- FG Postpones JV Cash Call Exit to December
The Federal Government has shifted the deadline for the exit of joint venture cash call arrangement with oil companies to the end of this year.
The government failed to exit the JV cash call arrangement in January in line with the agreement it reached with the international oil companies in December last year.
The nation’s oil and gas production structure is split between the JV (onshore and in shallow waters) with foreign and local companies, and Production Sharing Contracts in deep water offshore.
Under the JV arrangement, both the Nigerian National Petroleum Corporation and private operators contribute to the funding of operations in the proportion of their equity holdings and generally receive the produced crude oil in the same ratio.
But over the years, the NNPC has failed to meet its share of cash call obligations, and the chronic JV funding shortfalls have resulted in declining JV oil production.
The Ministry of Petroleum Resources, in the new National Petroleum Policy approved by the Federal Executive Council last week, said the government’s interest in the upstream sector of the oil and gas industry would consist of incorporated JVs, PSCs currently under the 20-year production phases and the PSCs at exploration phases.
Under the PSC arrangement, the concession is held by the NNPC (acting for the government) that engages the operator as a contractor to undertake petroleum operation on its behalf, with the operator bearing the financial risks.
If the operation is successful, the contractor is entitled to recover its cost upon commencement of commercial production, and if not, the contractor bears all the loss.
According to the new policy, Nigeria is one of the few countries, if not the only one, in the world which still retains the JVs as a petroleum development contractual arrangement.
It said most developing countries around the world had moved to the PSCs, adding, “While Nigeria has adopted the PSCs for most new petroleum exploration and production contracts, the JVs remain the norm for most contracts.”
The policy document said conversion of a JV to a PSC might result in reduction of government take rather than increased the government take if not properly negotiated because a JV barrel produced has a higher government take than a PSC barrel.
It said, “Under the petroleum policy, all cash call arrangements under the NNPC JVs will be exited, with a target of exiting all of them by the end of 2017. The target is to move them to a PSC or incorporated JV arrangement.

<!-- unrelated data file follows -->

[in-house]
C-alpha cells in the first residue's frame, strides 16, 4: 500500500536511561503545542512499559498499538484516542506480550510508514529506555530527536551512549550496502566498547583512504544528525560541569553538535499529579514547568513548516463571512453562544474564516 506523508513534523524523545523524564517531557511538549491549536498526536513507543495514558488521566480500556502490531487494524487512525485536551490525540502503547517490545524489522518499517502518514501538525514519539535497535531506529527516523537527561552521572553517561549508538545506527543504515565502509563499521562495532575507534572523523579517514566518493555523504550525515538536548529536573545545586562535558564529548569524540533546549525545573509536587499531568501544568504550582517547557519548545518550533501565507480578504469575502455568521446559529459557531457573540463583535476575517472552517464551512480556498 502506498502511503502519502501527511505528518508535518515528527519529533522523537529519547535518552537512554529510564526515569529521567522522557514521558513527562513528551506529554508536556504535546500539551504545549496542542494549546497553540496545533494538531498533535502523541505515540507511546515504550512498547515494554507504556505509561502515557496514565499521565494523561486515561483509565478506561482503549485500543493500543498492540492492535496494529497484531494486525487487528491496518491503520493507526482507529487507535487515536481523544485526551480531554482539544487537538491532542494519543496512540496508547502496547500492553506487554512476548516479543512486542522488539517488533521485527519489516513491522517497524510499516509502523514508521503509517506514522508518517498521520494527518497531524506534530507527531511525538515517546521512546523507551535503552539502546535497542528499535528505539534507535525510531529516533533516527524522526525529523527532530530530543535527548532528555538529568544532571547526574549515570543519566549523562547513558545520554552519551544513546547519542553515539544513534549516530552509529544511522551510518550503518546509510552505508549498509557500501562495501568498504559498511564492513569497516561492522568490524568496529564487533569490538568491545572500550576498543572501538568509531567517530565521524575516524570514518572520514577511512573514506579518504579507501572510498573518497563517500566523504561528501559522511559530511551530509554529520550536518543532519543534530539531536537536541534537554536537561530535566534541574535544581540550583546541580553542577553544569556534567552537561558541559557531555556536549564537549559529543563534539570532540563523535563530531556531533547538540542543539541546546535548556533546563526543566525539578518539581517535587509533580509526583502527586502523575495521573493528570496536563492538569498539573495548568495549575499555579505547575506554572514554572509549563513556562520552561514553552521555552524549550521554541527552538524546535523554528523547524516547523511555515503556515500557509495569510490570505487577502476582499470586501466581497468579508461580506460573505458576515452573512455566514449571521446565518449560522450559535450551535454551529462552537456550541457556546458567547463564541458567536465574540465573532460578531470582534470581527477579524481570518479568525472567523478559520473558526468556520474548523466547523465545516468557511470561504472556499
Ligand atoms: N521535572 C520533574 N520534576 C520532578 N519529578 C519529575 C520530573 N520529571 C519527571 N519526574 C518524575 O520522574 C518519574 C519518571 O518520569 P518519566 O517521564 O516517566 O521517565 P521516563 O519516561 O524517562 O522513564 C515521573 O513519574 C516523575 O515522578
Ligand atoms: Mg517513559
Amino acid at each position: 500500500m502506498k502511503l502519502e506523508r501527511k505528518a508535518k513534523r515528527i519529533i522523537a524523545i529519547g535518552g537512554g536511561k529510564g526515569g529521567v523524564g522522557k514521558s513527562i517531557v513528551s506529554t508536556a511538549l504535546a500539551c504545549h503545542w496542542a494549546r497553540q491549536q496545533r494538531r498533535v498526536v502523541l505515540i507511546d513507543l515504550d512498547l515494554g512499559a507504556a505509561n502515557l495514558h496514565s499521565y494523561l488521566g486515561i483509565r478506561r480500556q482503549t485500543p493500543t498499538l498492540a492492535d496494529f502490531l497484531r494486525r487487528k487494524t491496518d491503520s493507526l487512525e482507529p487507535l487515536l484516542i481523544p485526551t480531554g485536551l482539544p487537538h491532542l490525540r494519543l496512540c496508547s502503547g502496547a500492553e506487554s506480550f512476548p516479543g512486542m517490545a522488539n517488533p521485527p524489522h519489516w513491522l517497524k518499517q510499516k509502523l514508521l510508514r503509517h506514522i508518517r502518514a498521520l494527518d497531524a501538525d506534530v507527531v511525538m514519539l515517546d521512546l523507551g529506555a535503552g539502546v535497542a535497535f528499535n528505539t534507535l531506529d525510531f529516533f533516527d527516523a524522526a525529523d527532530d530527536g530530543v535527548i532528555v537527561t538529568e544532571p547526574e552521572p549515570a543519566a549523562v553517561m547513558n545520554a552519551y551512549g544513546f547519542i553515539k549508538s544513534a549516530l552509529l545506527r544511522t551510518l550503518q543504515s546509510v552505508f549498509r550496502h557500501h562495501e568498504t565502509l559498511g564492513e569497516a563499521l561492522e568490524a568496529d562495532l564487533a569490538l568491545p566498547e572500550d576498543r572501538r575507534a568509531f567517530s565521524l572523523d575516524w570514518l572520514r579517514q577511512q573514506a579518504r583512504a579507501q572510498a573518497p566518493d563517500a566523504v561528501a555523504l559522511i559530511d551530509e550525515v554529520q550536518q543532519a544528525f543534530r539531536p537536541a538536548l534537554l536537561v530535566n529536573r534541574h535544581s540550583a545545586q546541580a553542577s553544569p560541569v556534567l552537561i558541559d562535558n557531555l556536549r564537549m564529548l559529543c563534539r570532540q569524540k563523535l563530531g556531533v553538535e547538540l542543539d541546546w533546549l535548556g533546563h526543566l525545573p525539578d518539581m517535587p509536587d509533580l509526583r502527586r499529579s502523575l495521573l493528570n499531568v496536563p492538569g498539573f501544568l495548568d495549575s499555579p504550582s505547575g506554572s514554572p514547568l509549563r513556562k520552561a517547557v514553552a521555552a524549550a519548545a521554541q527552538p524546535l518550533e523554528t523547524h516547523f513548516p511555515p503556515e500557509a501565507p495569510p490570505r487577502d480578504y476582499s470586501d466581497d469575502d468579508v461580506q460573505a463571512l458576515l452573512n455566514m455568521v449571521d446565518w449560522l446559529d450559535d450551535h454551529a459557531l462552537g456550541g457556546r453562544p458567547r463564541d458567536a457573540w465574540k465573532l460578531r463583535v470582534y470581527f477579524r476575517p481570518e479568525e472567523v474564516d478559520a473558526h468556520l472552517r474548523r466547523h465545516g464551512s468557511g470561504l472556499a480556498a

“It is the intention of the petroleum policy to evaluate existing PSCs at the end of their exploration and production phases in order to determine the appropriate financing structure and risk reward matrix needed for any proposed renewals.”
The government said it might consider conversion of some JVs to the PSCs, adding, “However, such potential conversion needs to meet the requirement that the historical equity capital contributions to the resource must be recognised and the risk reward profile must be significantly beneficial to the state.”
President Muhammadu Buhari, while presenting the 2017 budget estimates to a joint session of the National Assembly in December, disclosed that one major policy coming into effect from January this year would be to stop direct funding of the JV operations.He stated that from January, the Federal Government would no longer make provision for the JV cash calls, adding, “Going forward, all joint venture operations shall be subjected to a new funding mechanism, which will allow for cost recovery.
“This new funding arrangement is expected to boost exploration and production activities, with the resultant net positive impact on government revenues, which can be allocated to infrastructure, agriculture, solid minerals and the manufacturing sectors.”
The JV funding problem, which has lingered for over two decades, has been exacerbated by the steep fall in global oil prices, which have driven down the country’s earnings from the commodity, its major revenue earner.